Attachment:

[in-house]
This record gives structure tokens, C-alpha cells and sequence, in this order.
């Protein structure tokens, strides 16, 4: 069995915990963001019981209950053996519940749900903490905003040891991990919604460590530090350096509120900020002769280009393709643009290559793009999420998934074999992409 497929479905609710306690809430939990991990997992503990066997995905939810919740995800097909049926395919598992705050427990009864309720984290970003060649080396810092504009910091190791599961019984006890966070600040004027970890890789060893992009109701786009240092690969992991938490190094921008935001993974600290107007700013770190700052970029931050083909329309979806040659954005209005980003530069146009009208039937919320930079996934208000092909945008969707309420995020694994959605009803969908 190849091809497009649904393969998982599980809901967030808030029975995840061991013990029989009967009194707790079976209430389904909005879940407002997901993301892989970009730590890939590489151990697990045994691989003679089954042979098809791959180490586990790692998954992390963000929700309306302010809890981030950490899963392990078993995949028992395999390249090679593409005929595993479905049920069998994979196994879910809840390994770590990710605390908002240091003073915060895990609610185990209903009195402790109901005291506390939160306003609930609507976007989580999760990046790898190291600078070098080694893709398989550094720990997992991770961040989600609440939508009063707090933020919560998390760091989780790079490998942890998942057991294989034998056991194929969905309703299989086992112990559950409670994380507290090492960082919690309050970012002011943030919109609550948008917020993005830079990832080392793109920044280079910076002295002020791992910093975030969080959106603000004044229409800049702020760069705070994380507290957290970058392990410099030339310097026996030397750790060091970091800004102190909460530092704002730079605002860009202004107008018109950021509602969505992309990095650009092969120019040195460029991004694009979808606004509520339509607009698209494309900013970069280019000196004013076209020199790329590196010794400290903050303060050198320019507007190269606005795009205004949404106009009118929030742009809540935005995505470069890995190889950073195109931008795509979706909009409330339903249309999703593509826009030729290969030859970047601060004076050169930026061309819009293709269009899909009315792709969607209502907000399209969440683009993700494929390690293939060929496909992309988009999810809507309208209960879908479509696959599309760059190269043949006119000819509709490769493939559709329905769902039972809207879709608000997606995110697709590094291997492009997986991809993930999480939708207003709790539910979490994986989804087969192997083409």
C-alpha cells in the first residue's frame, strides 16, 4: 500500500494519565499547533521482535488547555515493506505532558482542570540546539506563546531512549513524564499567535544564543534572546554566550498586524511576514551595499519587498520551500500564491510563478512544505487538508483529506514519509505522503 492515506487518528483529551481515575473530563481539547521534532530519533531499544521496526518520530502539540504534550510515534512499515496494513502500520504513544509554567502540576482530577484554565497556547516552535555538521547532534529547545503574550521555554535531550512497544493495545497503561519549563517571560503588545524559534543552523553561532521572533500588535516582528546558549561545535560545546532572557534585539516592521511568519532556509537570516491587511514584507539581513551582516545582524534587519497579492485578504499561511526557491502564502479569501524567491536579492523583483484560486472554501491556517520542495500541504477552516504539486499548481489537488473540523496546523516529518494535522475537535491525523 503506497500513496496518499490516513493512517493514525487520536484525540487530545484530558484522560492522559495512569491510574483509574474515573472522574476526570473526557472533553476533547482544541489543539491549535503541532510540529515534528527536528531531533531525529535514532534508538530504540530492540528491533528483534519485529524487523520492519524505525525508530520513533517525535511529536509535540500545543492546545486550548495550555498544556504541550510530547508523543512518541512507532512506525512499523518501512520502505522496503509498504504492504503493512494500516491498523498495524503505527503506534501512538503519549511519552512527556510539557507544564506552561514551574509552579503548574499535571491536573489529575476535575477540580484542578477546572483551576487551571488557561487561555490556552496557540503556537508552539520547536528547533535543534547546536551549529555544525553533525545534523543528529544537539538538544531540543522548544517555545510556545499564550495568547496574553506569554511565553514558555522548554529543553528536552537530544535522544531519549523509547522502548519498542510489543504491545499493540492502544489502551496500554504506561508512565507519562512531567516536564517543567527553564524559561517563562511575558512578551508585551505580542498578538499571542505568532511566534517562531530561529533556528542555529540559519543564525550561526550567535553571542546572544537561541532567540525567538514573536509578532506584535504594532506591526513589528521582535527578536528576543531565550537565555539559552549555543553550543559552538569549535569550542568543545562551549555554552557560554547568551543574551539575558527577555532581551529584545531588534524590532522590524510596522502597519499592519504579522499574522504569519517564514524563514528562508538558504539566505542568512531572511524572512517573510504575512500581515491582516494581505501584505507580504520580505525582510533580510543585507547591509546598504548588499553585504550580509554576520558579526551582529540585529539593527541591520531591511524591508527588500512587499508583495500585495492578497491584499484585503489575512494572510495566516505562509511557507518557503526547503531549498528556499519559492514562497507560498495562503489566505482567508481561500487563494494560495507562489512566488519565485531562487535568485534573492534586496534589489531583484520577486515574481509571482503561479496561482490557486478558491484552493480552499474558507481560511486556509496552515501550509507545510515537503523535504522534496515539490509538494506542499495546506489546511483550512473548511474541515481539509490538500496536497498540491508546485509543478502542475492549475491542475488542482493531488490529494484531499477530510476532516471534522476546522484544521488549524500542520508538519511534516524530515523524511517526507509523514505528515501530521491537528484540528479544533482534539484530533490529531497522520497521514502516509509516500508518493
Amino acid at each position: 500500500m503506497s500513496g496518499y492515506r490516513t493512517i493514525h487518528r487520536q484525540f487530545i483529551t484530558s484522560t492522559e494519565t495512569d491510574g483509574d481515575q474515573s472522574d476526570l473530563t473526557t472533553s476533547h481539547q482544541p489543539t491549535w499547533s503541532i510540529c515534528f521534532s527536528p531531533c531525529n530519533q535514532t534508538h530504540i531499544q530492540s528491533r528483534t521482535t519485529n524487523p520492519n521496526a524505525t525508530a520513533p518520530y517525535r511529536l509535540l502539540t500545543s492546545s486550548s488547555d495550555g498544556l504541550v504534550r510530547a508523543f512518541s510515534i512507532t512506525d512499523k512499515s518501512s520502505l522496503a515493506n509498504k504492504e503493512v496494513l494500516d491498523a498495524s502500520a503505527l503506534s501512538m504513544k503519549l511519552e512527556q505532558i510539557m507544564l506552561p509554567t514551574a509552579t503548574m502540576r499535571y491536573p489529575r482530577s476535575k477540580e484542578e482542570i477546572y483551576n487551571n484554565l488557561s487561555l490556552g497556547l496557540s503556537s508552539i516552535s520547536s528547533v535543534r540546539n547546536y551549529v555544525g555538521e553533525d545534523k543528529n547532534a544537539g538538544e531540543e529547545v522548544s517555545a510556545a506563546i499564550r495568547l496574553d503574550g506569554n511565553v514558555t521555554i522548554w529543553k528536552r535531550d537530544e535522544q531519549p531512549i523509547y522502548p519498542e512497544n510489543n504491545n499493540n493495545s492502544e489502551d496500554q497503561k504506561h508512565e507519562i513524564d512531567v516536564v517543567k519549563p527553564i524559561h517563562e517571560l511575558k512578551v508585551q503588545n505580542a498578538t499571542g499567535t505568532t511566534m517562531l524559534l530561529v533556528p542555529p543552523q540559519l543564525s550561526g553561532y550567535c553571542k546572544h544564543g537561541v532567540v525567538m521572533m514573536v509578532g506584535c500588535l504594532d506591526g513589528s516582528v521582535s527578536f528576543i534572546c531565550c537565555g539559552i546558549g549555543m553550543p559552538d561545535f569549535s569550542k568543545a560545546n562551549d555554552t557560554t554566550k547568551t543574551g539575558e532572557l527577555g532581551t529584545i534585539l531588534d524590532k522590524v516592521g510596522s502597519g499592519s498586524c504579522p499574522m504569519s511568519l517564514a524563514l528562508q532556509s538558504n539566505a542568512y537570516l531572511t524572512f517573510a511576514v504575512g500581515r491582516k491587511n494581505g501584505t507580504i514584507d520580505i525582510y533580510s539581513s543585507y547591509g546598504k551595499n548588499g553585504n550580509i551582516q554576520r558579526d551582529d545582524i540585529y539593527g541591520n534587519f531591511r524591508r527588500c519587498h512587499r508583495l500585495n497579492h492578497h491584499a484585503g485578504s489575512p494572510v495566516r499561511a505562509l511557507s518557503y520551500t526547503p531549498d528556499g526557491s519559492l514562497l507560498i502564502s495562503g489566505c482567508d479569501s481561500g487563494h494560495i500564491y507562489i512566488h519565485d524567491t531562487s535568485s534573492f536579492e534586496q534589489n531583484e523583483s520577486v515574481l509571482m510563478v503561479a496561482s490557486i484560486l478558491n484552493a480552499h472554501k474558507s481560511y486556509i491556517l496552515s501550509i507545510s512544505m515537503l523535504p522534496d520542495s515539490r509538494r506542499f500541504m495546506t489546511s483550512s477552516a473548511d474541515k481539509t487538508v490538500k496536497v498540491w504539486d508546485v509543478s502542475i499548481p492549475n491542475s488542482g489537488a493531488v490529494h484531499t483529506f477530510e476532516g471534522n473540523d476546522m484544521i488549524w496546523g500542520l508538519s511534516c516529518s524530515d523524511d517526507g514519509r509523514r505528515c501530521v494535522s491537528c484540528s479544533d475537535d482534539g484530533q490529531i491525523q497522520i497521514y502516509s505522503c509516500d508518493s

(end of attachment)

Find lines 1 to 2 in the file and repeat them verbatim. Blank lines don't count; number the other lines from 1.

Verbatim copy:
[in-house]
This record gives structure tokens, C-alpha cells and sequence, in this order.